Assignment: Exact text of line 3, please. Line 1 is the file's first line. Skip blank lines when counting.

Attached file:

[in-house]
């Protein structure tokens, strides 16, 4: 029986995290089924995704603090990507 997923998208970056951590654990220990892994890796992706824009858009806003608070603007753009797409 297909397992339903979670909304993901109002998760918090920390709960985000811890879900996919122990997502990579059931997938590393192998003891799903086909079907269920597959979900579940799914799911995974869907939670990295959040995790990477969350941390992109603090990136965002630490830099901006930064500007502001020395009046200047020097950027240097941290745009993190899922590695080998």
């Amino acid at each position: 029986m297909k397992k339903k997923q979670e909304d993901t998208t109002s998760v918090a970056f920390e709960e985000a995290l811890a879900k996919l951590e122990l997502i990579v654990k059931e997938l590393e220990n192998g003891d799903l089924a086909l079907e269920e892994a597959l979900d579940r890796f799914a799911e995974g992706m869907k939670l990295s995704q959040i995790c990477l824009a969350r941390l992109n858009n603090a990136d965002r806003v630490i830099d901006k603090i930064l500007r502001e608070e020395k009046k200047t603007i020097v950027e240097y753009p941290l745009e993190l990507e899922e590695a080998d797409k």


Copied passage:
């Amino acid at each position: 029986m297909k397992k339903k997923q979670e909304d993901t998208t109002s998760v918090a970056f920390e709960e985000a995290l811890a879900k996919l951590e122990l997502i990579v654990k059931e997938l590393e220990n192998g003891d799903l089924a086909l079907e269920e892994a597959l979900d579940r890796f799914a799911e995974g992706m869907k939670l990295s995704q959040i995790c990477l824009a969350r941390l992109n858009n603090a990136d965002r806003v630490i830099d901006k603090i930064l500007r502001e608070e020395k009046k200047t603007i020097v950027e240097y753009p941290l745009e993190l990507e899922e590695a080998d797409k």